Dementia – An Approaching Epidemic
Dementia is an acquired syndrome of intellectual impairment produced by brain dysfunction (e.g., Alzheimer’s disease; AD). Its prevalence is rapidly increasing, and adequate care of the burgeoning population of demented individuals require a knowledgeable approach to diagnosis and management. Operationally, dementia can be defined as an acquired persistent impairment of intellectual function with compromise in at least three of the following spheres of mental activity: language, memory, visuospatial skills, emotion or personality, and cognition (abstraction, calculation, judgment, executive function). This definition is based on evaluation of disturbances that are readily testable using neuropsychological testing, such as that employed by Brainscreen.
Current and Future Developing Trends
- • Today, half a million Canadians have Alzheimer's disease or a related dementia. Approximately 71,000 of them are under age 65.
- • This means that 1 in 11 Canadians over the age of 65 currently has Alzheimer's disease or a related dementia.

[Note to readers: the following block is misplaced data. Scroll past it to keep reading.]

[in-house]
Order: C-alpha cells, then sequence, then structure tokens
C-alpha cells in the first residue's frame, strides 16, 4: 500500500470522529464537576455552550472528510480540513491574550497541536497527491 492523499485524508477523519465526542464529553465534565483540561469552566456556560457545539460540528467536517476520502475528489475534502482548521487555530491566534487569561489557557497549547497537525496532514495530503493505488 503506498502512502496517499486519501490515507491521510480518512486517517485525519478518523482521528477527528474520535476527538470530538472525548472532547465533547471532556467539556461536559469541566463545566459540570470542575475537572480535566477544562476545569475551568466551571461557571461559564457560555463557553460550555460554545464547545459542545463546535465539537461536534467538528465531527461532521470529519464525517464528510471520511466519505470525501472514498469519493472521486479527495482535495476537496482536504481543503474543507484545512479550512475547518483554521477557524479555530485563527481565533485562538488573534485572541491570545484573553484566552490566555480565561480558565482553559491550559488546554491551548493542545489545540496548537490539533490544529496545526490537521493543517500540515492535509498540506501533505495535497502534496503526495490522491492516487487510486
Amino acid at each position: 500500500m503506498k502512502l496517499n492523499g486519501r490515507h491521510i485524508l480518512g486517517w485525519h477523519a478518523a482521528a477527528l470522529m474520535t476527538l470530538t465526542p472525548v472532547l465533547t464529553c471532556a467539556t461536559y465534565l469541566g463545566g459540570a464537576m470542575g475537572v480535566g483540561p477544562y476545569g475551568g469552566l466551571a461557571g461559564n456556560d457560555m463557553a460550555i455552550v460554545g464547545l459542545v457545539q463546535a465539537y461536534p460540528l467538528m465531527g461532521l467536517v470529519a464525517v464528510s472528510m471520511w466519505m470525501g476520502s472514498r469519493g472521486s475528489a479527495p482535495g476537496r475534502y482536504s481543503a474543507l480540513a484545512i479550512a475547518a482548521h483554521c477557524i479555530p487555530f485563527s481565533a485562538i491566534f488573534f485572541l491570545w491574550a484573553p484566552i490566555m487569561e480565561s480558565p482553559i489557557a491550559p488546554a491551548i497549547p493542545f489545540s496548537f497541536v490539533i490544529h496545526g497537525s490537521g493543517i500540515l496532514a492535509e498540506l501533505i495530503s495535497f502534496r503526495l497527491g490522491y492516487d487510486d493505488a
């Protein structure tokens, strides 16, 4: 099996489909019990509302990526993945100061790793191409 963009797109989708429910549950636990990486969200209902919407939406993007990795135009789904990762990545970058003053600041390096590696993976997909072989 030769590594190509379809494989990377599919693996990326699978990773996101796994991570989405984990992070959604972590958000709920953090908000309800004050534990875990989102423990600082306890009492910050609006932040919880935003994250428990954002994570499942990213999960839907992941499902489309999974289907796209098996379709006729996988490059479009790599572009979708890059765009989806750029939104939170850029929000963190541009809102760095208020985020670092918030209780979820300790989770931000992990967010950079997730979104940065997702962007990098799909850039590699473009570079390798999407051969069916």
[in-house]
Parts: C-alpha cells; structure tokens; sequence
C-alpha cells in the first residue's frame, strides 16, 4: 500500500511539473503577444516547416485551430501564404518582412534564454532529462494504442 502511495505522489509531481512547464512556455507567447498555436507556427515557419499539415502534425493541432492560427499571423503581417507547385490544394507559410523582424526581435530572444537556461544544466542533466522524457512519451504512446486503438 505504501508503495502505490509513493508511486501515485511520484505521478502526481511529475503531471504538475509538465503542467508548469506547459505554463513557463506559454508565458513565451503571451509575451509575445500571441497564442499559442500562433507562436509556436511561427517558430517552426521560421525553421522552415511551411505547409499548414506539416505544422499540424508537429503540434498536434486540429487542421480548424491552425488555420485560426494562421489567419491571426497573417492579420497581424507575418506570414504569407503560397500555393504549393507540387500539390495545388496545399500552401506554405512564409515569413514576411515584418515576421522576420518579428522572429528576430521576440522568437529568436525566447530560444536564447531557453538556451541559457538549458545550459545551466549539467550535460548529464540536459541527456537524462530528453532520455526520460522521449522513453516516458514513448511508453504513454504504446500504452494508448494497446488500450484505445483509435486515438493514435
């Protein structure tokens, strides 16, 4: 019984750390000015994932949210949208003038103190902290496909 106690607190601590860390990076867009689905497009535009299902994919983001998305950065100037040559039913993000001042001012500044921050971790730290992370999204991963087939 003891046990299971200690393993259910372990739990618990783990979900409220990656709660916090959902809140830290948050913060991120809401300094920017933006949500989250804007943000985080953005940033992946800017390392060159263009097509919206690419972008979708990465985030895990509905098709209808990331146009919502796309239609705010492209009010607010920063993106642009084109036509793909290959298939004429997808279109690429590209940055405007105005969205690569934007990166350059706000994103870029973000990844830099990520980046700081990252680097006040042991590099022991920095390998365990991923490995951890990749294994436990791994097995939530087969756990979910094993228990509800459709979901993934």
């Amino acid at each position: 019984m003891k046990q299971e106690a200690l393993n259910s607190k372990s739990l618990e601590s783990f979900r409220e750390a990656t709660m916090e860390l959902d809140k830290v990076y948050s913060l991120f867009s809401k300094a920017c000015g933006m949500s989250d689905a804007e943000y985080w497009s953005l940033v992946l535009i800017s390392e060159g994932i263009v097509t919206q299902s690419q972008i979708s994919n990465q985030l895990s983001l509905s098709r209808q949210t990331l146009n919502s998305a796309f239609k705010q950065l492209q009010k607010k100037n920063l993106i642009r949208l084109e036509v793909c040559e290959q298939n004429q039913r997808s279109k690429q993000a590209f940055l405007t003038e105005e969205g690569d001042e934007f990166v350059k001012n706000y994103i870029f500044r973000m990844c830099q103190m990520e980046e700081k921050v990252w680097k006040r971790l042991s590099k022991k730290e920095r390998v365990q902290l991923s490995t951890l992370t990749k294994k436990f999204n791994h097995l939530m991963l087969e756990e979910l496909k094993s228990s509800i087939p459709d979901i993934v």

• This year alone more than 103,000 Canadians will develop dementia. This is equivalent to one person every five minutes. By 2038 this will become one person every two minutes, or more than 257,000 people per year.
- • If nothing changes, the number of people living with Alzheimer's disease or a related dementia is expected to more than double, reaching 1.1 million Canadians within 25 years.
Economic Burden of Dementia
Right now, dementia costs Canadians $15 billion a year, a figure expected to grow ten times to $153 billion by 2038.
Economic Burden of Dementia (in future dollars)
- • 2008 - $15 billion
- • 2018 - $37 billion
- • 2028 - $75 billion
- • 2038 - $153 billion
Cumulative Consequences of Dementia over a 30-Year Period
Cumulative data represents the combined total of either the economic costs of dementia per year, or the number of people developing dementia per year, each year between 2008 and 2038. By 2038, the cumulative incidence of dementia will be more than 5.5 million people, with a cumulative economic cost of $872 billion (2008 dollars). Indeed, dementia disorders are today considered to be a major driver of costs in health care and social systems and worrying estimates of future dementia prevalence have been presented. It is of great interest for policy makers to have an estimate of dementia disorders' contribution to global social and health care costs, particularly in light of the demographic prognose